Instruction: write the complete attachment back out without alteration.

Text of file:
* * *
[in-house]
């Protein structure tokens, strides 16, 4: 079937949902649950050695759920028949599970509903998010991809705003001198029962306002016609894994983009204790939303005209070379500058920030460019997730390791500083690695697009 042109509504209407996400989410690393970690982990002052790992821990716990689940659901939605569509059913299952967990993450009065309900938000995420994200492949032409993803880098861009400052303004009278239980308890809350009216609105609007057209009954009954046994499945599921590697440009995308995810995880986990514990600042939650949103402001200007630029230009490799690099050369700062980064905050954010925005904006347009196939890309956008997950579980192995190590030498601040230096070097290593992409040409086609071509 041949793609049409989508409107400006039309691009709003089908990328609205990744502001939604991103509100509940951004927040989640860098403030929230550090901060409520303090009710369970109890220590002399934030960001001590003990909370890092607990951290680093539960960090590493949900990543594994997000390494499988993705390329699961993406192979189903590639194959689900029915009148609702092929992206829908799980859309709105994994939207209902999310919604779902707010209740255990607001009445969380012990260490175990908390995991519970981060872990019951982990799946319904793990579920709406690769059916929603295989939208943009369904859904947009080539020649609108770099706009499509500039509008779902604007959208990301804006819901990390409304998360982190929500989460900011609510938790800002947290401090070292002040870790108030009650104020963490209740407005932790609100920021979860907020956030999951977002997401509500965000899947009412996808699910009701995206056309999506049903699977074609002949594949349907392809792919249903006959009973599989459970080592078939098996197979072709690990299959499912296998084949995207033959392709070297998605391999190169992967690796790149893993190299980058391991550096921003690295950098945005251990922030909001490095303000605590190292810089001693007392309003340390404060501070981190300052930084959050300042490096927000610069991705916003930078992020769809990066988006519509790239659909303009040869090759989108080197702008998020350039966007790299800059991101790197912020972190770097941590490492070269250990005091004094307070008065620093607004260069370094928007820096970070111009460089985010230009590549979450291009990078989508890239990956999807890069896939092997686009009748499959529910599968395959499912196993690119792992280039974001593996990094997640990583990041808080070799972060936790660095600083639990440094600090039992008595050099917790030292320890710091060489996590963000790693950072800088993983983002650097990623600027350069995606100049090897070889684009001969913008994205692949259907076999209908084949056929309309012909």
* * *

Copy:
[in-house]
């Protein structure tokens, strides 16, 4: 079937949902649950050695759920028949599970509903998010991809705003001198029962306002016609894994983009204790939303005209070379500058920030460019997730390791500083690695697009 042109509504209407996400989410690393970690982990002052790992821990716990689940659901939605569509059913299952967990993450009065309900938000995420994200492949032409993803880098861009400052303004009278239980308890809350009216609105609007057209009954009954046994499945599921590697440009995308995810995880986990514990600042939650949103402001200007630029230009490799690099050369700062980064905050954010925005904006347009196939890309956008997950579980192995190590030498601040230096070097290593992409040409086609071509 041949793609049409989508409107400006039309691009709003089908990328609205990744502001939604991103509100509940951004927040989640860098403030929230550090901060409520303090009710369970109890220590002399934030960001001590003990909370890092607990951290680093539960960090590493949900990543594994997000390494499988993705390329699961993406192979189903590639194959689900029915009148609702092929992206829908799980859309709105994994939207209902999310919604779902707010209740255990607001009445969380012990260490175990908390995991519970981060872990019951982990799946319904793990579920709406690769059916929603295989939208943009369904859904947009080539020649609108770099706009499509500039509008779902604007959208990301804006819901990390409304998360982190929500989460900011609510938790800002947290401090070292002040870790108030009650104020963490209740407005932790609100920021979860907020956030999951977002997401509500965000899947009412996808699910009701995206056309999506049903699977074609002949594949349907392809792919249903006959009973599989459970080592078939098996197979072709690990299959499912296998084949995207033959392709070297998605391999190169992967690796790149893993190299980058391991550096921003690295950098945005251990922030909001490095303000605590190292810089001693007392309003340390404060501070981190300052930084959050300042490096927000610069991705916003930078992020769809990066988006519509790239659909303009040869090759989108080197702008998020350039966007790299800059991101790197912020972190770097941590490492070269250990005091004094307070008065620093607004260069370094928007820096970070111009460089985010230009590549979450291009990078989508890239990956999807890069896939092997686009009748499959529910599968395959499912196993690119792992280039974001593996990094997640990583990041808080070799972060936790660095600083639990440094600090039992008595050099917790030292320890710091060489996590963000790693950072800088993983983002650097990623600027350069995606100049090897070889684009001969913008994205692949259907076999209908084949056929309309012909």